Virus Scare Grabs the Market’s Attention

January 21, 2020

Nothing changes the mood of investors like the sudden emergence of an unknown unknown. Just last week, markets were rejoicing about the signing of a Phase I trade deal between China and the United States, which engendered hopes of lessening trade tensions not just between the world’s two largest economies but elsewhere as well. Investors weren’t worried about a biological pandemic and didn’t even have reason to include such a possibility on their list of potential risks. That eurphoria is over. A highly lethal coronavirus that began in China is spreading exponentially, with evidence just emerging of people-to-people infection, and little else matters for the very short run — not even Middle Eastern geopolitics or climate change. 

With a fresh risk for which investors were totally unprepared, share prices in Asia fell overnight by 2.8% in Hong Kong, 1.4% in China, 1.0% in Singapore, and 0.9% in Japan. Markets in Europe are down 0.8% in the U.K. and France, 1.0% in Italy, and 0.6% in Spain.

U.S. stock and bond price futures are lower, too. So is the dollar by 0.5% relative to sterling, 0.2% versus the Swiss franc and euro and 0.1% against the yen. Alternatively, the dollar has climbed 0.5% against the renminbi, which although not surprising since China is where the virus first surfaced is noteworthy since asymmetric stability in China’s currency was a hallmark of the Phase I trade deal, which held that it’s okay for the renminbi to appreciate but not so if it unduly depreciates.

The German ZEW Institute’s measures of investor confidence toward the euro area and German economies captured the rippling optimism right after China and the United States signed a trade deal. The expectations index in the German instance jumped from a December reading of 10.7 to a 54-month high of 26.7 in January, while Euroland’s reading of 25.6 was its best score in 23 months and 14.4 points above December’s results. Perceptions of current conditions in the German and Euroland economies improved to 6- and 7-month highs.

This month’s Bank of Japan meeting of the Policy Board concluded with no change in policy settings and the release of the quarterly Outlook for Economic Activity and Prices which includes a perplexing mix of upgraded growth forecasts but downgraded estimates of future core inflation. The announcement of no policy change after four hours and 10 minutes of deliberations by the nine Board members retains a short-term policy interest rate of -0.10%, a continuing 10-year JGB yield objective of “around zero percent” and plans to keep purchasing approximately 80 trillion yen of sovereign debt per year. Ultra-low interest rates and quantitative stimulus are to be maintained until core inflation has spent some time above the 2.0% goal. Once again, two policymakers — Harada and Kataoka — wanted additional monetary stimulus to be introduced now. Projected GDP growth in fiscal 2019 of 0.8% and in fiscal 2020 of 0.9% are each 0.2 percentage points (ppts) above forecasts made in October, and the growth estimate for fiscal 2021 was bumped up 0.1 ppt to 1.1%. The growth upgrade follows the recently approved $120 billion fiscal stimulus package, but Governor Kuroda played down the likely impact of that development, noting repeatedly that significant external risks persist and thus make it premature to yet consider the timing of any first tightening of policy. Indeed, core CPI inflation estimates were cut 0.1 ppt  to 0.6% this fiscal year, 1.0% in fiscal 2020 and 1.4% in fiscal 2021.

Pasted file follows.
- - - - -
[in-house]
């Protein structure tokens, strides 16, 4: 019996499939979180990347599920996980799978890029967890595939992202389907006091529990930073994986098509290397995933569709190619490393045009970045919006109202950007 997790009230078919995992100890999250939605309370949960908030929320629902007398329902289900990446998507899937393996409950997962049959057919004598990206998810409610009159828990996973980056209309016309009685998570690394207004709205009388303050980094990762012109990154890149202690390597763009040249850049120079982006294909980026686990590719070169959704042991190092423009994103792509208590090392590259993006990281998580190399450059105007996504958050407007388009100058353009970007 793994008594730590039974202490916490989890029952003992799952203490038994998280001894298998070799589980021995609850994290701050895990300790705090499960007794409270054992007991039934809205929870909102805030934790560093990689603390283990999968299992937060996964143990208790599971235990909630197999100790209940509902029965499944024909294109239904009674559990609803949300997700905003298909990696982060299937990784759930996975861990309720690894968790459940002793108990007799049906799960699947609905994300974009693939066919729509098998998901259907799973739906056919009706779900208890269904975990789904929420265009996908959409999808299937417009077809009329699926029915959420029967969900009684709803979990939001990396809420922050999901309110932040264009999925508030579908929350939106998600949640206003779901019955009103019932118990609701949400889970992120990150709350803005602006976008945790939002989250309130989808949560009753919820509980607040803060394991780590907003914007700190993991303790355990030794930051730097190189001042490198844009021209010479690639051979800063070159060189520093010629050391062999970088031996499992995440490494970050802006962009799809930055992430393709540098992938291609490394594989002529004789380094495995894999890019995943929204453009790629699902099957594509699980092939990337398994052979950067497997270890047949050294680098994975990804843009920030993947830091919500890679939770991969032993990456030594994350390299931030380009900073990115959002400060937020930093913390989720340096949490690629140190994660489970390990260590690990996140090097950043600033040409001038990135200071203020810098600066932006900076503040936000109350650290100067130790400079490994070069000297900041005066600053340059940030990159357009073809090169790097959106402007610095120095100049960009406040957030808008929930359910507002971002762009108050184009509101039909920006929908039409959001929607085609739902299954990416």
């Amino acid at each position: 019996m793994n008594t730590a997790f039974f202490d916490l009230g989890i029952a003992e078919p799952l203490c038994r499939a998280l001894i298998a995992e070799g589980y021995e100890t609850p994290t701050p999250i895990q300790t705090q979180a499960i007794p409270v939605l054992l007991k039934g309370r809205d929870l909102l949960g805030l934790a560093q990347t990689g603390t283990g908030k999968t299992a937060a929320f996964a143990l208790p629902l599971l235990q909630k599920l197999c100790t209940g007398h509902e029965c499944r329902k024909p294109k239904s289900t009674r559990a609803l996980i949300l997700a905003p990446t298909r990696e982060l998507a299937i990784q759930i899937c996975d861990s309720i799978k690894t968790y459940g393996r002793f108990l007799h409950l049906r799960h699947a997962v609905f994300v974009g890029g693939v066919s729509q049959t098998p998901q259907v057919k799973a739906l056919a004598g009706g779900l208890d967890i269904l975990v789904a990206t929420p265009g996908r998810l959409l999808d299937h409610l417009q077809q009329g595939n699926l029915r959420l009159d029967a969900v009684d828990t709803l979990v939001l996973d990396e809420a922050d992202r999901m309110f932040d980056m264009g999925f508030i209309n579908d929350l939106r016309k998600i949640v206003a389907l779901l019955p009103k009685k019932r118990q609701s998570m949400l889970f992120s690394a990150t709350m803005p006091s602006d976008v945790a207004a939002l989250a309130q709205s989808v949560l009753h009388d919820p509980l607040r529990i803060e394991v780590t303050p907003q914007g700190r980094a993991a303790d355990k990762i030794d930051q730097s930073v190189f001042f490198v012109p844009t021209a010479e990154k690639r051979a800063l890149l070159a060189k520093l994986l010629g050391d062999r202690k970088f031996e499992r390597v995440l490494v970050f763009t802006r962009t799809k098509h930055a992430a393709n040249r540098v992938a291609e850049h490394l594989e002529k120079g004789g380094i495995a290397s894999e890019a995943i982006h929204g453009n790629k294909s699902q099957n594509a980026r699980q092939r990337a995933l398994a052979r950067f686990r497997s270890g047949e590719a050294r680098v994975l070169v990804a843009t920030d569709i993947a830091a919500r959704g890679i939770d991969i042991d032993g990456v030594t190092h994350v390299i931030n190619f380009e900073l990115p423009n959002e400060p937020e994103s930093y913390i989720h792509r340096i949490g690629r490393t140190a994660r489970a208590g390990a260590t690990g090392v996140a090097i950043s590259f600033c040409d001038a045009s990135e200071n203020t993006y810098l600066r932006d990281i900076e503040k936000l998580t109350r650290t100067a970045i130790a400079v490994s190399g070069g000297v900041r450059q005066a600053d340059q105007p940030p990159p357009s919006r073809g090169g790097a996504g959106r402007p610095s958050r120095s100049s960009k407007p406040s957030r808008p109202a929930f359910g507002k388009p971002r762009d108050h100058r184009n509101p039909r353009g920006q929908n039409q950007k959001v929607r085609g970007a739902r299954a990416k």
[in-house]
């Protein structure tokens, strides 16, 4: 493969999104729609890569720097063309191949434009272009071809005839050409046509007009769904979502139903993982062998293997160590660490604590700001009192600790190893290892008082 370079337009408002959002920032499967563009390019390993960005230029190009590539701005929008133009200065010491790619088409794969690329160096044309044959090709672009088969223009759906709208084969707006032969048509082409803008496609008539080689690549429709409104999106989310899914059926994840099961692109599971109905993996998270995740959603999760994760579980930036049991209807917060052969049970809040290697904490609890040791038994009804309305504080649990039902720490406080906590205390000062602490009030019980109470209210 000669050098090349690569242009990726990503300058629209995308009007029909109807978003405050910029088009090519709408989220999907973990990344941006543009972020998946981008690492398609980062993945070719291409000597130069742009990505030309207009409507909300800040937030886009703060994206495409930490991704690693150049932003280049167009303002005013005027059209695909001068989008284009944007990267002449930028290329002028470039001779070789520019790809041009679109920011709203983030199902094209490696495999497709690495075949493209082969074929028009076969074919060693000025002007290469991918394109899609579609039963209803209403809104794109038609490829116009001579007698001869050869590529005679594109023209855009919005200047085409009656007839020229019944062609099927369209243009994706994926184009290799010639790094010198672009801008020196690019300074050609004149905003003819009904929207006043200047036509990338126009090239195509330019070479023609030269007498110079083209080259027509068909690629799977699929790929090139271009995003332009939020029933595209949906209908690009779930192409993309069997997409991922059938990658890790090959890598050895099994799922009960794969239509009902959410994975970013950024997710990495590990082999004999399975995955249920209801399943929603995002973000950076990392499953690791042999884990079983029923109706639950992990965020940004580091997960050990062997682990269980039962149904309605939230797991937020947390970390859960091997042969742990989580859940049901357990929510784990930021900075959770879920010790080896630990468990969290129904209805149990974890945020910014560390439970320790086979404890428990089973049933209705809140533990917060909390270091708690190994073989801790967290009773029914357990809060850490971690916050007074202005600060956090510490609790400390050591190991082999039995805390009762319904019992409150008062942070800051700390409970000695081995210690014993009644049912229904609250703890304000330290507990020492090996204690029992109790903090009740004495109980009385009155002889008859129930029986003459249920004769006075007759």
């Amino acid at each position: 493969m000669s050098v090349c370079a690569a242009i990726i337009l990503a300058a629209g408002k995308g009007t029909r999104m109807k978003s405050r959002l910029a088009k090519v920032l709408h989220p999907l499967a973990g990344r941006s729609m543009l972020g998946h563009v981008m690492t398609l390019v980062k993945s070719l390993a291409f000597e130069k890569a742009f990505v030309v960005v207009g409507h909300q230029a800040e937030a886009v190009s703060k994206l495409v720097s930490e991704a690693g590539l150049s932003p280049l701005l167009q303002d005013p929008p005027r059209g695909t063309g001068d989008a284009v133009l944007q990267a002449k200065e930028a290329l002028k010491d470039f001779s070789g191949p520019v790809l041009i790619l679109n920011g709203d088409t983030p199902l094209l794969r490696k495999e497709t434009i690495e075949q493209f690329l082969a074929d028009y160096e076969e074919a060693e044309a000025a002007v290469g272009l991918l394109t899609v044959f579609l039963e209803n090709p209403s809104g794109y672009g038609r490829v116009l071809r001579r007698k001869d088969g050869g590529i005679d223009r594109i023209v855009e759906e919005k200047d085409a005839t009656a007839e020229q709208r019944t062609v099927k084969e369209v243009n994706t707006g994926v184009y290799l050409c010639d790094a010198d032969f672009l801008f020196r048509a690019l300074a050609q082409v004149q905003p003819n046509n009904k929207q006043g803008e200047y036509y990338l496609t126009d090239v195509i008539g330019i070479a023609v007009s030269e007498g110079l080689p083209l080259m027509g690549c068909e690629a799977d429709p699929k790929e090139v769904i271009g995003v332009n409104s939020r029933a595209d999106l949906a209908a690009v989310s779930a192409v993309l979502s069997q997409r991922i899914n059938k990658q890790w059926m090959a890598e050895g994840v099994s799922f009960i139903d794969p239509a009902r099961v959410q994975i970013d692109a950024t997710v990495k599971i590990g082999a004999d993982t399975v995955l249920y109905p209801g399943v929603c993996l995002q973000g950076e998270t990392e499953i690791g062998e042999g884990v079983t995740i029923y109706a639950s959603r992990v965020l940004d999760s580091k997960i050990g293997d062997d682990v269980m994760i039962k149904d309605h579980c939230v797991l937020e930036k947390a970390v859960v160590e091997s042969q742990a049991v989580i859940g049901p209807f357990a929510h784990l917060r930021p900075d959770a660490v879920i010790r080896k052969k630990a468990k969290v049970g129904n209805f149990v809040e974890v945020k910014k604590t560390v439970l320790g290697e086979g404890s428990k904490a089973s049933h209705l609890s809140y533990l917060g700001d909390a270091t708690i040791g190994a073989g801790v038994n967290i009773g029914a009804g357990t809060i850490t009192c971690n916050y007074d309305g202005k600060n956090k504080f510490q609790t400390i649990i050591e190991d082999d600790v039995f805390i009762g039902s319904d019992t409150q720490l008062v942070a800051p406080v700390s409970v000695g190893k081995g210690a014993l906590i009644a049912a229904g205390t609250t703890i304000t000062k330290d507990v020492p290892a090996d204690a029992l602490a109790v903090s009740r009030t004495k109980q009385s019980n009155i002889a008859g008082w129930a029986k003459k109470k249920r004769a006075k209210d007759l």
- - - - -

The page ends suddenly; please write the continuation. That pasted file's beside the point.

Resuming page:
British labor statistics were mixed. Unemployment claims increased less than expected in December, and ILO-basis employment rose 208k in September-November, which was much more than assumed. But average weekly wage earnings growth decelerated further to 3.2% in November (3.4% for regular pay only) from 3.9% just four months earlier.

New Zealand’s service-sector purchasing managers index fell 1.0 points to an 87-month low of 51.9 in December, indicating the slowest rate of expansion in over 7 years. An earlier release of that economy’s manufacturing PMI flagged a swing back into contractionary territory.

South Korean producer price inflation returned to the black in December with an 0.8-percentage point advance to 0.7%.

Swiss on-year growth in M3 money of 0.7% in December was only half as much as November’s pace.

Spain’s trade deficit of EUR 1.86 billion in November represents a 5-month low.

Portugal’s current account swung from a EUR 1.5 billion surplus in the first 11 months of 2018 to a deficit of roughly EUR 0.4 billion in January-November of 2019.

CPI inflation of 2.9% in Hong Kong last month was the lowest on-year pace since last May.

Chinese foreign direct investment expanded 5.8% last year, more than in 2018 but less than in 2017.

Mexican unemployment fell to 2.9% in December, lowest since March 2018.

Canadian manufacturing sales fell 0.6% in November, their third consecutive monthly drop. Orders recovered 1.9% on month but still recorded a year-on-year decline of 0.8%.

In Davos Switzerland, the World Economic Forum — an annual conference of elites in business and government — kicks into a full day schedule today after last night’s opening. The even will run through Friday. There is also a meeting today or Euroland finance ministers.

Copyright 2020, Larry Greenberg. All rights reserved. No secondary distribution without express permission.



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